At least 12 members of a New York City family have been accused of lying about their financial situation to take advantage of government benefits or to obtain mortgages.

Prosecutors are accusing 15 individuals — many of whom are part of the Brooklyn-based Rubin family — of conspiracy to commit bank fraud and wire fraud after they allegedly secured loans for properties in locations in and around New York City; seven individuals are being charged with theft of public money as well.

“The indictment sets forth a total of 21 counts charging various defendants with additional crimes, including making false statements to lenders, aggravated identity theft, and theft of public money,” reads a press release from the United States Attorney’s Office Southern District of New York.

U.S. Attorney Preet Bharara refers to visuals while announced the indictment charging 12 defendants with bank and wire fraud, Thursday, Nov. 13, 2014 in White Plains, N.Y. Twelve members of a single family are charged with lying to members in order to obtain mortgages and other loans over the past decade. (AP Photo/The Journal News, Matthew Brown)

One of the couples involved in the case reportedly claimed that they had a monthly income of just $180 so that they could qualify for food stamps and Medicaid, while they allegedly also claimed $25,000 per month in income in a separate instance while trying to take out a mortgage, according to the Daily Mail.

The case surrounds, among others, Irving Rubin, his son Yehuda and his brothers Abraham, Jacob and Samuel, as well as a real estate lawyer and an appraiser. The family is accused of fraudulently obtaining mortgage loans and additional loans from banks and lenders.

“The defendants obtained the loans by providing materially false information to the lenders about the borrowers’ assets and liabilities, including but not limited to false information about the borrower’s employment, income, bank accounts, and primary residence,” the press release claims.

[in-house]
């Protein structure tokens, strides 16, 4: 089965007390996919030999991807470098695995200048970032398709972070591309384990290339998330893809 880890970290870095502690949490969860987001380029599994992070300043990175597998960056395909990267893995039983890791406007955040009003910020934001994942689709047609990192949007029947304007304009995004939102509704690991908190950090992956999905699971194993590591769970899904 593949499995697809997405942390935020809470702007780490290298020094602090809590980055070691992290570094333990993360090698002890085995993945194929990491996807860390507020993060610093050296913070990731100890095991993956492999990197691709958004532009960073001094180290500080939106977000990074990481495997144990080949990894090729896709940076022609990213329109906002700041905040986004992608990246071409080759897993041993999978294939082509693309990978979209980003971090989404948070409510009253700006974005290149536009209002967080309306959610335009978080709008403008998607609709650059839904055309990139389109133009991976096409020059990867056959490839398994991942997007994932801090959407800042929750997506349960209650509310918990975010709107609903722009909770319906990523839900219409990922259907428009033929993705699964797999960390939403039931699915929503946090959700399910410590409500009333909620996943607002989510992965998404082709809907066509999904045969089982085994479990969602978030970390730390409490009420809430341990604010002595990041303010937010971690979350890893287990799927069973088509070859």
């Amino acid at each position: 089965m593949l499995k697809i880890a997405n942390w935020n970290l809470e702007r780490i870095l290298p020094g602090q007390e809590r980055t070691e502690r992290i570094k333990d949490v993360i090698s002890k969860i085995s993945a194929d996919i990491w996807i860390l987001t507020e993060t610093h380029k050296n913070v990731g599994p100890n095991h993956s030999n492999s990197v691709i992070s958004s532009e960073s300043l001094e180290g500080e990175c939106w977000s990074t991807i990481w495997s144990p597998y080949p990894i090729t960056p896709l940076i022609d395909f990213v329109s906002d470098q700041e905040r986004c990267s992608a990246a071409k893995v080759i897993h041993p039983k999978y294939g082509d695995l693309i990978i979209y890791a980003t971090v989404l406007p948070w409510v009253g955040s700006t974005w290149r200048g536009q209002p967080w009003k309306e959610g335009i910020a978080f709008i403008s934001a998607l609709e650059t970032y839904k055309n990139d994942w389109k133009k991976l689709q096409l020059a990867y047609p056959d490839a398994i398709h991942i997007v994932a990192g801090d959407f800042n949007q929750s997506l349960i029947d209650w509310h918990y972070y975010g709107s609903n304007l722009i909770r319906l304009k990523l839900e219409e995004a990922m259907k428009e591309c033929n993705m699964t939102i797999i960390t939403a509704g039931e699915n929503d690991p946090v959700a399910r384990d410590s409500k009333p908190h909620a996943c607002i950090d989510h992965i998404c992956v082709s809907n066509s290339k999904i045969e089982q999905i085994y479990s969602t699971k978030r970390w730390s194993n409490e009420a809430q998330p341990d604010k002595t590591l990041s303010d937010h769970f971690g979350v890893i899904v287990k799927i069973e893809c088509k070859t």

It continues, “Through their scheme, the defendants fraudulently obtained more than $20 million in loan proceeds in connection with more than twenty fraudulent loans. The majority of the loans went into default, and the majority of the loan proceeds were not repaid.”

The government claims that the defendants used the money to “personally enrich themselves and their families.” And that’s not all.

At the same time that these loans were purportedly being sought, prosecutors charge that the family was also going to local and state government agencies and going on public assistance. Among the programs that they allegedly sought: food stamps, Medicaid and the Home Energy Assistance Program.

U.S. Attorney Preet Bharara references a chart as he announces the indictment charging 12 defendants with bank and wire fraud, during a news conference in White Plains, N.Y., Thursday, Nov.13, 2014. The indictment alleges that 12 members of a single family lied to lenders in order to obtain mortgages and other loans over the past decade. (AP Photo/The Journal News, Matthew Brown)

Irving Rubin was reportedly granted Medicaid at various points, while his son, Yehuda Rubin, was reportedly granted food stamps and Medicaid at various times as well.

And those are only two of the numerous allegations that are made and highlighted in the government’s public statement addressing the matter.

U.S. attorney Preet Bharara is calling the charges against the family and other defendants evidence of a “sweeping and cynical fraud,” noting that about $700,000 in welfare funds were collected.

“As alleged, the scheme carried out by the Rubins and others ripped off banks, welfare programs, and taxpayers,” he said. “It ranged from 2004 to 2014, from Brooklyn to Harlem to Orange County, and the individuals involved alternately played the parts of prince or pauper, depending on which scam was being perpetrated.”


Courtesy of the Blaze

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